Dark Phoenix arrives in theaters this weekend as the conclusion of Fox's X-Men saga, and a do-over of sorts for first-time director Simon Kinberg, a franchise veteran who co-wrote 2006's X-Men: The Last Stand, which wove in elements of the seminal "Dark Phoenix Saga" as a subplot, to the satisfaction of few. However, early reviews suggest second time may not be a charm for the series.
While CBR's own review regards Dark Phoenix as a decent-enough entry in the tumultuous franchise, the film has a 21 percent critics' score on Rotten Tomatoes, making it the lowest-rated X-Men feature.
While that sounds bad, it is only when you read what critics have to say about the film that you become aware the 19-year-old series is ending on a low note. Rotten Tomatoes' critic consensus reads, "Dark Phoenix ends an era of the X-Men franchise by taking a second stab at adapting a classic comics arc -- with deeply disappointing results."
What follows are among Dark Phoenix's most brutal reviews:
Katie Walsh, Tribune News Service: "What’s truly amazing about Dark Phoenix is watching the charismatic, award-winning, star-packed cast flail about in this poorly written nonsense cartoon. McAvoy, Michael Fassbender, Jennifer Lawrence and Nicholas Hoult all agreed to come back for the film, despite the expiration of their 'X-Men' contracts, and one hopes they were paid handsomely for the favor. It’s actually astonishing to watch Lawrence suiting back up in the blue makeup to deliver faux girl power lines about how they really should call it the 'X-Women.'...Despite the caliber and talent of the actor, lackluster writing, directing and editing can warp a performance into something truly dreadful. Now that’s power."
Soren Andersen, Seattle Times: "Phoenix is a joyless addition to the long-running X-Men franchise — 12 movies over 18 years — and one is left with the impression that the series has been too long at the fair. Performances feel enervated, particularly in the case of Michael Fassbender, who plays Magneto, and Jennifer Lawrence, as the blue-hued shape-shifter Mystique. Lawrence has said she wants to move on from the role, and now she will. And she should. The juice has been squeezed out of her with respect to the part."
William Bibbiani, TheWrap: "For a story as big as the one Dark Phoenix wants to tell, it’s a very tiny motion picture, full of events that could have transpired (and many of them did) in just about any other X-Men movie. Turner makes the most of her increased screen time, trying with some success to infuse the simplistic and irrational storyline with some humanity, but everyone else looks like they’re more interested in what craft service made for lunch that day. It’s a whole lot of nothing, made from the scraps of something great, assembled with Scotch tape, and ready to fall over....It would be wonderful to report that Dark Phoenix was an impressive send-off to this long-running franchise (especially since the next film, New Mutants, isn’t coming out anytime soon). In a strange way, it might have been preferable if this was the most embarrassing film in the series, since at least then there’d be a reason to remember it."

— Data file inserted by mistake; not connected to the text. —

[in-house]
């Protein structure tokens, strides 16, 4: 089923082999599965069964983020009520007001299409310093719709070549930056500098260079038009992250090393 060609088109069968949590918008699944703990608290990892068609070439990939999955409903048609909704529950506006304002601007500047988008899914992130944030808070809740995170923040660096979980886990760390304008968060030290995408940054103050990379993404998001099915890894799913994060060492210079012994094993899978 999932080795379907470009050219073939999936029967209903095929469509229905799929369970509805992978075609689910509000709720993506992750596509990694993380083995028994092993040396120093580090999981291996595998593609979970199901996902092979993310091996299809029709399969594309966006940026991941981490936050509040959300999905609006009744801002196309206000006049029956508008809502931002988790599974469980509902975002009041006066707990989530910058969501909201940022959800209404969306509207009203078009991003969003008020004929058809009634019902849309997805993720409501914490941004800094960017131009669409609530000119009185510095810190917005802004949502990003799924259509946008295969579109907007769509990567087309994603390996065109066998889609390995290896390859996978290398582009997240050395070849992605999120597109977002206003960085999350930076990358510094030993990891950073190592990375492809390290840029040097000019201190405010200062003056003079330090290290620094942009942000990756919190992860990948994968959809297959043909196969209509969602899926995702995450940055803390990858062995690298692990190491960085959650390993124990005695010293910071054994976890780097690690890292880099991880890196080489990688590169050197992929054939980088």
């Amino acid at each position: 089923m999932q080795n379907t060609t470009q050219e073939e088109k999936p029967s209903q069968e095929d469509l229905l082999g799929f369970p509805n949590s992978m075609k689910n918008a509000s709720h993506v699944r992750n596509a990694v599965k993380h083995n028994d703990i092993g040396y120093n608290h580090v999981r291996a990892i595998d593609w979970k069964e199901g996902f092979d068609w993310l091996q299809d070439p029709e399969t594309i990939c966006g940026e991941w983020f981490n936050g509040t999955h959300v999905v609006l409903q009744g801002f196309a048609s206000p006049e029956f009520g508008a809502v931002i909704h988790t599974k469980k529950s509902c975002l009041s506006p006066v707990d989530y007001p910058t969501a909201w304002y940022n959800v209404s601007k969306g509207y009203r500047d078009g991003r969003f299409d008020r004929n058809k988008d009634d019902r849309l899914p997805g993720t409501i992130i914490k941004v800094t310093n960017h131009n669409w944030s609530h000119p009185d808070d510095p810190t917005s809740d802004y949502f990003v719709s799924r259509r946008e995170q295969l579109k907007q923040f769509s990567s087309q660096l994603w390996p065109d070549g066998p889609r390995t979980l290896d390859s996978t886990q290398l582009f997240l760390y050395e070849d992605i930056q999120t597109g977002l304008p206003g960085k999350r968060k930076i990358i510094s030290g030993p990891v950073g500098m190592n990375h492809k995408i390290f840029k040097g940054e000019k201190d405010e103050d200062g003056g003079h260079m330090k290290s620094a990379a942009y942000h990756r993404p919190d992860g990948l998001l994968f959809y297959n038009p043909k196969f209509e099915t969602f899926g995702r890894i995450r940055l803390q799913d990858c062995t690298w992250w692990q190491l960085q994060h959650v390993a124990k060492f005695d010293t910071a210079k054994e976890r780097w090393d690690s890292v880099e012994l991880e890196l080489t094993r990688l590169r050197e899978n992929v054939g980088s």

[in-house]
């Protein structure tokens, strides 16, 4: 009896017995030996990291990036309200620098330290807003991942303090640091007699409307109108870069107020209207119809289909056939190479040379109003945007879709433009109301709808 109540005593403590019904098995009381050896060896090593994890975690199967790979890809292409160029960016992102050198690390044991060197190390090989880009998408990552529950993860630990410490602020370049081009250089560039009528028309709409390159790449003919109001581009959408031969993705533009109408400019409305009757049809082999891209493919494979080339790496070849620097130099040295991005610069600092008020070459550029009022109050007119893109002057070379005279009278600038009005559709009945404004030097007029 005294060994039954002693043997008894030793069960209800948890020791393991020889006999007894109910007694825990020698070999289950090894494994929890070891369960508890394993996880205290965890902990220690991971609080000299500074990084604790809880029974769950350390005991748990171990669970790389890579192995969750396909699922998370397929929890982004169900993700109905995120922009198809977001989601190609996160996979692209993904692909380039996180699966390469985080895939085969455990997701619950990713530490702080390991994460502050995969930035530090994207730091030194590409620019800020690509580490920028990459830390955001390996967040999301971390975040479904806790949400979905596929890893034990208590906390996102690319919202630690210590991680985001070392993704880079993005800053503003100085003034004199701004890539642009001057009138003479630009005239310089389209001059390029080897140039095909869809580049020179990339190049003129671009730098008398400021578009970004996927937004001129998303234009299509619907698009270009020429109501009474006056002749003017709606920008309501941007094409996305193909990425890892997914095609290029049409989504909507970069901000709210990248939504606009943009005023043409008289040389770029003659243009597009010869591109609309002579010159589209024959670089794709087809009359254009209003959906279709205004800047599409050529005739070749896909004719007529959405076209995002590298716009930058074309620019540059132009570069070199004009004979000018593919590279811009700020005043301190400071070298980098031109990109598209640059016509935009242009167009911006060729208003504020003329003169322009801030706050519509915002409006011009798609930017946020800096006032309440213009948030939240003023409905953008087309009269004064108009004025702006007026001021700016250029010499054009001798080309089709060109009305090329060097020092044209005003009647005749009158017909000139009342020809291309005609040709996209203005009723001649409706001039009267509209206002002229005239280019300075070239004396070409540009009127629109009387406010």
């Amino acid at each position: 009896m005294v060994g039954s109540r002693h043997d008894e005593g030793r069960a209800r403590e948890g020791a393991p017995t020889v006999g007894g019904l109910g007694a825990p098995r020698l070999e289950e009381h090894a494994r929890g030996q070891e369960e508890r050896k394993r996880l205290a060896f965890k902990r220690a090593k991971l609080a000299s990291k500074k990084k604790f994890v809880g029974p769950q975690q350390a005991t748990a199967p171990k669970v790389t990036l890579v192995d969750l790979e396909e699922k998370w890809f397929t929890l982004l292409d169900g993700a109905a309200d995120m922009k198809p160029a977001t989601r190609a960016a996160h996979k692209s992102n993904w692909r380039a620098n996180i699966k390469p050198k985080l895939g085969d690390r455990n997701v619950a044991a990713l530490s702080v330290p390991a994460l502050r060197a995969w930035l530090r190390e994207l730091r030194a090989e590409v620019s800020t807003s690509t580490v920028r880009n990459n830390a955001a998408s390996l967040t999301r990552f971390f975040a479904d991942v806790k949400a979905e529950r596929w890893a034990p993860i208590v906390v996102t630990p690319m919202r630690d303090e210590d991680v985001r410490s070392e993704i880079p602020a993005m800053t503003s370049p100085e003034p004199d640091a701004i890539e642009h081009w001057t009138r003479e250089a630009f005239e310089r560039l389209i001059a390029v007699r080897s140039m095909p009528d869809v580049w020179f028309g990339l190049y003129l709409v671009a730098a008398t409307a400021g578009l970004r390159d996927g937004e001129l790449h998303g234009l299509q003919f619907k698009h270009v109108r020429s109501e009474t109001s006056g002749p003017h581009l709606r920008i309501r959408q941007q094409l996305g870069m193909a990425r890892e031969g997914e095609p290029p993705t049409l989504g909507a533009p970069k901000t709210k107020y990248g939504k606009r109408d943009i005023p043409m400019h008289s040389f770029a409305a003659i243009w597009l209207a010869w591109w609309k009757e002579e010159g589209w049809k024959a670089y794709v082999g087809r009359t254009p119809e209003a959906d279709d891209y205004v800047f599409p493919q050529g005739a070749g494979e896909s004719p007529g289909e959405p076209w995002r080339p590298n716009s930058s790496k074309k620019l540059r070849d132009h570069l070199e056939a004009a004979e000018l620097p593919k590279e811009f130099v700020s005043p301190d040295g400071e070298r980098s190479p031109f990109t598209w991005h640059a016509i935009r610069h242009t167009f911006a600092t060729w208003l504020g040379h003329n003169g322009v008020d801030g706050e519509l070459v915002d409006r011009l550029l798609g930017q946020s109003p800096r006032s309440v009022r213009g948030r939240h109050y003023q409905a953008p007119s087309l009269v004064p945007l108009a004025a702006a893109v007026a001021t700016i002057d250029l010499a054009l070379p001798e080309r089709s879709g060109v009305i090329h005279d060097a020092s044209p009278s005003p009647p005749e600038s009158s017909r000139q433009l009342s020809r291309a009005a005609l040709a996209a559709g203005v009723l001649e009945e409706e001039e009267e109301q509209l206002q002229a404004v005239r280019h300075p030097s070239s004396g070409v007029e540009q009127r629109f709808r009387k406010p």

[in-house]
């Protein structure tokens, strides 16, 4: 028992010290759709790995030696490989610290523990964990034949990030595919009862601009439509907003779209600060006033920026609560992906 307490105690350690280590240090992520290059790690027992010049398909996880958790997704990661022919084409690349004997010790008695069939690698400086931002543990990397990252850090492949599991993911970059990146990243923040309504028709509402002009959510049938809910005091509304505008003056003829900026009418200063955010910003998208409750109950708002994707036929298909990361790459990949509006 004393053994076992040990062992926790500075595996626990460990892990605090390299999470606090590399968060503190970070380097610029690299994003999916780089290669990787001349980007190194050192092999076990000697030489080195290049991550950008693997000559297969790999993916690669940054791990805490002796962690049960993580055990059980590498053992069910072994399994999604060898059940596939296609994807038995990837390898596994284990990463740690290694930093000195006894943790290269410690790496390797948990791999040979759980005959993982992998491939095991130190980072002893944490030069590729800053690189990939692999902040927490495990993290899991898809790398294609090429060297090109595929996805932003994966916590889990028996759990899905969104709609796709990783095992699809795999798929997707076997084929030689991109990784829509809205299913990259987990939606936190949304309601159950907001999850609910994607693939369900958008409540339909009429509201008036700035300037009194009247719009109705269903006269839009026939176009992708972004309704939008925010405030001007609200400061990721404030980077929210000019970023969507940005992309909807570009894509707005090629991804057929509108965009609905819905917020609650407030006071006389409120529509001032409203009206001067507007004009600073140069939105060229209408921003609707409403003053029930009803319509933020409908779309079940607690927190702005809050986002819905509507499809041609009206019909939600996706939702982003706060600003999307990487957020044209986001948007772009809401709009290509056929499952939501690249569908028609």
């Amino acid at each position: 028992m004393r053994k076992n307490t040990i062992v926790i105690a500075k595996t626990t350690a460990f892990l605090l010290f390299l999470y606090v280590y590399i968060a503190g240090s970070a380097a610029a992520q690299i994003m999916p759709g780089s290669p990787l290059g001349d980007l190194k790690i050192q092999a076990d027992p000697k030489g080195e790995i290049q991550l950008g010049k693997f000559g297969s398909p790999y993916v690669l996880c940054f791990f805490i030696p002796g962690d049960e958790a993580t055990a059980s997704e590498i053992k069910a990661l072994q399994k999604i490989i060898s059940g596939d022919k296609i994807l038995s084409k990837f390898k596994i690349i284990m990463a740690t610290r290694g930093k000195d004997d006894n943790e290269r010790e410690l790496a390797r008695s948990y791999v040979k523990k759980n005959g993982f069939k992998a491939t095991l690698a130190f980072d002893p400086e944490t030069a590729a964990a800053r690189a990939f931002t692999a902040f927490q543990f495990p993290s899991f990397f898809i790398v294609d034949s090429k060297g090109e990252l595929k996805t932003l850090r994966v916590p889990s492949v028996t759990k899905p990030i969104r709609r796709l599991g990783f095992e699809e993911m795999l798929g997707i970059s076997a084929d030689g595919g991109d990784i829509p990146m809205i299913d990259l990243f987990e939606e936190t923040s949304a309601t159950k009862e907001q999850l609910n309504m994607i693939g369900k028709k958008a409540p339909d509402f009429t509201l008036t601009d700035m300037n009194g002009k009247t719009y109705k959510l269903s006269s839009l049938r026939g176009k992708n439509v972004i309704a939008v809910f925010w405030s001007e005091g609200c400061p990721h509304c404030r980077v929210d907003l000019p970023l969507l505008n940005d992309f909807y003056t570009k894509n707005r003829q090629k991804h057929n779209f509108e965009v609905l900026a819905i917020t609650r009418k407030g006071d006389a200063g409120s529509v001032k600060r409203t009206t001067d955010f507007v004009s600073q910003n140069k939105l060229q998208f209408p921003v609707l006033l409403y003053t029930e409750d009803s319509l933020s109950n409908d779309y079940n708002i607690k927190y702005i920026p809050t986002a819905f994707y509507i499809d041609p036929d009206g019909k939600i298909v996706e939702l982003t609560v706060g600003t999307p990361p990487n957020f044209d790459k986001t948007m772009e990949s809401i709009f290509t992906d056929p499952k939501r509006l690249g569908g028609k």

Justin Chang, Los Angeles Times: "Turner undergoes another dramatic pivot under very different if equally fantastical circumstances. If she deserved better than Game of Thrones finally gave her, she deserves even better here. Written and directed by Simon Kinberg, this muddled sequel to 2016’s X-Men: Apocalypse plays like a sigh of exhaustion from an increasingly rudderless blockbuster franchise."
Matt Goldberg, Collider: "When Marvel Studios inevitably reboots X-Men, a movie like Dark Phoenix will be a forgotten relic. The characters and their world deserve better, but we’ll have to wait until their next evolution."
Emily Asher-Perrin, Tor.com: "The problem with Dark Phoenix is not that it’s a bad film, but rather that it’s a vacant one. Very little actually happens, be it character development or epic set pieces or thoughtful interactions or even enjoyable special effects. It exists, the characters move through it as though they’re being directed through a badly rendered MMORPG, people say how they’re feeling rather than show it, and the film seems to end before it ever really started. Ideas are tossed into the mix and then promptly discarded before the next sequence of events. Scenes full of dialogue seem to hinge on points that are never actually made. Somewhere in the middle of it all, the plot of Dark Phoenix happens, but it’s not particularly moving or engaging. It’s like watching someone painstakingly fill in a Connect-the-Dots page when you can already tell what the picture is meant to be at a glance."
Sean Mulvihill, FanboyNation.com: "A fittingly frustrating conclusion to the X-Men saga, Dark Phoenix is a tedious slog of superhero nonsense that takes the once-promising crew of X-Men: First Class and squanders them one last time in an incoherent mess that stands as one of the worst X-Men films to date."
Directed and written by Simon Kinberg, Dark Phoenix stars James McAvoy, Michael Fassbender, Jennifer Lawrence, Nicholas Holt, Sophie Turner, Tye Sheridan, Alexandra Shipp, Kodi Smit-McPhee, Evan Peters and Jessica Chastain. The film opens Friday nationwide.